This is also France’s squeezed middle: those on average incomes, who drive to work, live on tight budgets and did not vote for Mr Macron at the first round in 2017. They are enraged by his tax policy, and not only on fuel. The decision last year to abolish the wealth tax, along with tax cuts for companies and on investment income, was designed to show that France was no longer hostile to wealth creation, though a new property tax partially offset the wealth tax elimination. A cut in payroll charges was delayed until this autumn, and the tag of “president of the rich” has stuck. The top 1% of households have indeed gained much more, percentage-wise, in overall disposable income than the broad middle (see chart).
“He lost his battle on the fairness of tax reform and didn’t make a strong enough case for his social-empowerment agenda,” says Jean Pisani-Ferry, an economist and formerly the director of the team that wrote Mr Macron’s election manifesto. The government has invested heavily in individual training accounts, apprenticeships and early schooling. Yet the core ambition of the campaign—unblocking France to build opportunities for all—has somehow seemed to get lost. “He wanted to prove to outsiders that the system could still help them,” says Guillaume Liegey of Liegey Muller Pons, a tech firm involved in the launch of En Marche. “But the fact that people still talk about him as an investment banker reflects his failure to establish that other narrative.”
France’s Fifth Republic vests huge powers in its president, who embodies both excessive hopes and disappointments. Like his two immediate predecessors at this point, Mr Macron’s poll ratings have collapsed (see chart). But he has helped to accelerate this decline with an imperious style and unfortunate ability to cause offence. Mr Macron once spoke of railway stations as places where you find “people who are nothing”. A sense of wounded pride runs deep. “Macron has a rapport with the people that is contemptuous and disdainful,” said one gilet jaune, stationed on a rural roundabout.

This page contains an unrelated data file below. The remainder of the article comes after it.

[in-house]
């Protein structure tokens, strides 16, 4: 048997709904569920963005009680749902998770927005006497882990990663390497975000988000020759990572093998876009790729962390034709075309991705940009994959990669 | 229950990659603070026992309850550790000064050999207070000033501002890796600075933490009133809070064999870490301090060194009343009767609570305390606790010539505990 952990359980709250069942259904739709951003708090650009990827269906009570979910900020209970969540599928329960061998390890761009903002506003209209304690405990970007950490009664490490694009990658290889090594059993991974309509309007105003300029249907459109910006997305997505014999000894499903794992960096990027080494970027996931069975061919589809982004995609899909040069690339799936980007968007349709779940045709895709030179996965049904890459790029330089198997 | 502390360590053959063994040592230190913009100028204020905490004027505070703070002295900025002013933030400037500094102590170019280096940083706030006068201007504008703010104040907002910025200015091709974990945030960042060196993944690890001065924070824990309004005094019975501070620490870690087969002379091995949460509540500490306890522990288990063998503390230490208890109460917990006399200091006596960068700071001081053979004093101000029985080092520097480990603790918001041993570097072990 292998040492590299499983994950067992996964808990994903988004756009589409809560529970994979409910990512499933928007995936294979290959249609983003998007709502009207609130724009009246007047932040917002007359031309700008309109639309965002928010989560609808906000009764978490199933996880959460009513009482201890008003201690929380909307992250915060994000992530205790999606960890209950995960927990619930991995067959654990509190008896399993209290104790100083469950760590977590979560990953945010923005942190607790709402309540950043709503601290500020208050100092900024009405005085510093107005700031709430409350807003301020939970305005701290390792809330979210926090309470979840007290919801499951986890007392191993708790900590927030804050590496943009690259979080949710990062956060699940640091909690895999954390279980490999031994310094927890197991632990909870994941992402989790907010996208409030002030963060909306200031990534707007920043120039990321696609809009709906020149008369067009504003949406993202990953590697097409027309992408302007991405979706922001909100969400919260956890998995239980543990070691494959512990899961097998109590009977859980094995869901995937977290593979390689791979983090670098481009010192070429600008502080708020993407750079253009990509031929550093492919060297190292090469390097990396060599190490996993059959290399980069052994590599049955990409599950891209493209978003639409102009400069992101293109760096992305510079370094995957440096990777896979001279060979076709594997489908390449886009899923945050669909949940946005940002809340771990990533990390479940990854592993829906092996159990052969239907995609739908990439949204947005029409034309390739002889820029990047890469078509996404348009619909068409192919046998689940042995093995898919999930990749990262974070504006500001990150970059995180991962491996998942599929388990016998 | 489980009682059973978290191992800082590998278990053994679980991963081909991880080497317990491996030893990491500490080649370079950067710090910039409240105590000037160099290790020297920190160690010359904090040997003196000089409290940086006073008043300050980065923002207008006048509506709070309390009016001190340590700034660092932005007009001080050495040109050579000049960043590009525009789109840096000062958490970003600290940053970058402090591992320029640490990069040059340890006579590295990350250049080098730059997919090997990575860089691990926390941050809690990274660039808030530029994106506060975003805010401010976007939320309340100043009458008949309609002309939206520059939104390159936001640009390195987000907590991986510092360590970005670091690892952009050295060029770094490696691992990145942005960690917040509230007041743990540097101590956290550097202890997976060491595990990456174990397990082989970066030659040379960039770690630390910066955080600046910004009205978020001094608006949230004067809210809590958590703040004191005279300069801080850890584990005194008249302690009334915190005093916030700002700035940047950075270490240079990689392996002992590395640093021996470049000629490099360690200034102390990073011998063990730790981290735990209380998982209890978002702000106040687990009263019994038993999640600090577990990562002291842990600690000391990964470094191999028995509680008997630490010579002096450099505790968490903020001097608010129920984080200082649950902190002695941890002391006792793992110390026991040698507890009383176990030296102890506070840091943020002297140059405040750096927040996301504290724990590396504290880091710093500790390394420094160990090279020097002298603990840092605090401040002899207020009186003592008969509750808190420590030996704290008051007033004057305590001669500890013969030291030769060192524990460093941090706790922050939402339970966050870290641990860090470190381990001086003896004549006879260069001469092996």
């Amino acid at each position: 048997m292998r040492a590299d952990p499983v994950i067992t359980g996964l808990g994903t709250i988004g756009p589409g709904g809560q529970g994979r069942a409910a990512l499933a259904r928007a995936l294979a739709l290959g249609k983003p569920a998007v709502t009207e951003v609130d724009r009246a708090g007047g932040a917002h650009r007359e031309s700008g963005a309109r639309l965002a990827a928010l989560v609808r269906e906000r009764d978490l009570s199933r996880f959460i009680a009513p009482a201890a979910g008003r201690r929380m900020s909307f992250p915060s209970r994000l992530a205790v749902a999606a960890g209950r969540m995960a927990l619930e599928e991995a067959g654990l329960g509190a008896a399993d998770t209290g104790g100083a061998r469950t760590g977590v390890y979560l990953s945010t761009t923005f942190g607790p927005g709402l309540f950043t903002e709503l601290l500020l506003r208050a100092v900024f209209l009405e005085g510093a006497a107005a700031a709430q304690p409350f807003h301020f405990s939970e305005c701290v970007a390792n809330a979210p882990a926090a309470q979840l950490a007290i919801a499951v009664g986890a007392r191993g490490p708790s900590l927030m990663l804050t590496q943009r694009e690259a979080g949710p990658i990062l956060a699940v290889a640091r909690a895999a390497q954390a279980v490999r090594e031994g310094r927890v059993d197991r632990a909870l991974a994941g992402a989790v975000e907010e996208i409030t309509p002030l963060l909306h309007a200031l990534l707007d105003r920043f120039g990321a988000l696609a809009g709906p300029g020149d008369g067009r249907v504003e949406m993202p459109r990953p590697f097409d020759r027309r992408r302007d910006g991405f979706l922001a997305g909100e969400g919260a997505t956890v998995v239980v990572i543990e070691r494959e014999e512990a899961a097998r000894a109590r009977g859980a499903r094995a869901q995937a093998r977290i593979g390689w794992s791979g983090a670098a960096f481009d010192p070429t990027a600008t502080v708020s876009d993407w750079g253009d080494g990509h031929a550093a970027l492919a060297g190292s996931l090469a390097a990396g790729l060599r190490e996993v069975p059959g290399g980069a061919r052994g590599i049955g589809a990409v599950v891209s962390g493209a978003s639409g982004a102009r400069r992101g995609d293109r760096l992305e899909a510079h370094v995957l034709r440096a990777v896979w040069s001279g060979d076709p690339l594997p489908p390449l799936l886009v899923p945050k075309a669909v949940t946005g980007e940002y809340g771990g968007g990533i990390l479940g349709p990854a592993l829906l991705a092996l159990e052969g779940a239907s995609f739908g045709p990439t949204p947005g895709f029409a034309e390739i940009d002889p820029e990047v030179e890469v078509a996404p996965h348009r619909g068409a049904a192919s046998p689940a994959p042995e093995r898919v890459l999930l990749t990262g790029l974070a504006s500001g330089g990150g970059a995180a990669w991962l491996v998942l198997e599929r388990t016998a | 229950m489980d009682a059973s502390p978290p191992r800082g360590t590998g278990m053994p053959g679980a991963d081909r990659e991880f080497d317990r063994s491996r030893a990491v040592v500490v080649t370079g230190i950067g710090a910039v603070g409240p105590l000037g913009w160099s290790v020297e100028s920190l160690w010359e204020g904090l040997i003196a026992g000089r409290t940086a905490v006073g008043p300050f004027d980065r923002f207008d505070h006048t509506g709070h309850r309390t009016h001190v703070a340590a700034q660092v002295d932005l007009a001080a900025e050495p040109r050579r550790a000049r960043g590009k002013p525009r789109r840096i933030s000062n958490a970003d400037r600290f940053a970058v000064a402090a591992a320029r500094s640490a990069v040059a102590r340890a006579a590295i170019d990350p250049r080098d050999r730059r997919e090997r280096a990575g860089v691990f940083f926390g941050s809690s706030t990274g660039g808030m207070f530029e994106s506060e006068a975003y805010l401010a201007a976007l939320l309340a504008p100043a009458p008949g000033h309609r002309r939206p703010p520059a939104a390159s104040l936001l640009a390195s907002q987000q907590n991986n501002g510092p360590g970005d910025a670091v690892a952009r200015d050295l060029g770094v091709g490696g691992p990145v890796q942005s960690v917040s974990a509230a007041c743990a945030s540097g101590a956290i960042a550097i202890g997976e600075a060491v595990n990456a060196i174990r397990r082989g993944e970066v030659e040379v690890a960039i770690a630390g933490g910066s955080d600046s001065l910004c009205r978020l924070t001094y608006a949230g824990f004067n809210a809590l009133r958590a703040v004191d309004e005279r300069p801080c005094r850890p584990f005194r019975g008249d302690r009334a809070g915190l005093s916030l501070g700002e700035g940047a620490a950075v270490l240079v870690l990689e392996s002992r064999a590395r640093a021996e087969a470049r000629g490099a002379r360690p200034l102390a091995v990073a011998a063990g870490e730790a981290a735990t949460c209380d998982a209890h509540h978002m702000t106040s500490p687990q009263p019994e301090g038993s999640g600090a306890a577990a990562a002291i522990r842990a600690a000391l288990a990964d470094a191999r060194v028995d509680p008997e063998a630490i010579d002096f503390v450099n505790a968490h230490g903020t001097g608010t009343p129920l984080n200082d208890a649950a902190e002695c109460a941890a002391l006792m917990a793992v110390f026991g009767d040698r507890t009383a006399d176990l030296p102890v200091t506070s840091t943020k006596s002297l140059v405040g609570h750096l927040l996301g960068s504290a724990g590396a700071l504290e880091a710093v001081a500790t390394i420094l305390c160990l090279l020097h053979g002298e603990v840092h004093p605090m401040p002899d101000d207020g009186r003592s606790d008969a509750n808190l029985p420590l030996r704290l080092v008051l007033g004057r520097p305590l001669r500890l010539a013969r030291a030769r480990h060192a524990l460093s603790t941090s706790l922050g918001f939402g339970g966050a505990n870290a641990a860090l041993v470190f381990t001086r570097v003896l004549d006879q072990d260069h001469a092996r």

By blasting open the party system, and imposing lrem in the vacuum he created, Mr Macron also crushed many of the links between Paris and the regions. lrem has almost no mayors in the country’s 35,000 communes to defend his policies or let the boss know about grassroots anger. His movement thrived on declining trust in old-style politics. But this has continued to erode on his watch, undermining faith in institutions themselves. “Parliament does not represent the people,” is a common gilet jaune complaint. Even the political extremes—Jean-Luc Mélenchon (on the far left) and Marine Le Pen (on the nationalist right)—have struggled to piggyback on the protest movement. Those populists are felt to be part of the system.
The gilets jaunes plan to return to the streets of Paris on December 8th, a date the government awaits with horror. Mr Philippe’s measures have been broadly dismissed as too little, too late. Some fuel depots remain blocked. High-school pupils and ambulance drivers have launched their own protests. If Mr Macron is to regain political control, his promised consultation will need to be seen as more than a token affair, and involve a thorough review of both public spending and tax policy. Olivier Blanchard, former chief economist at the imf, says it was right to halt the fuel-tax rise. “But if tax reform stops there, that won’t be enough.”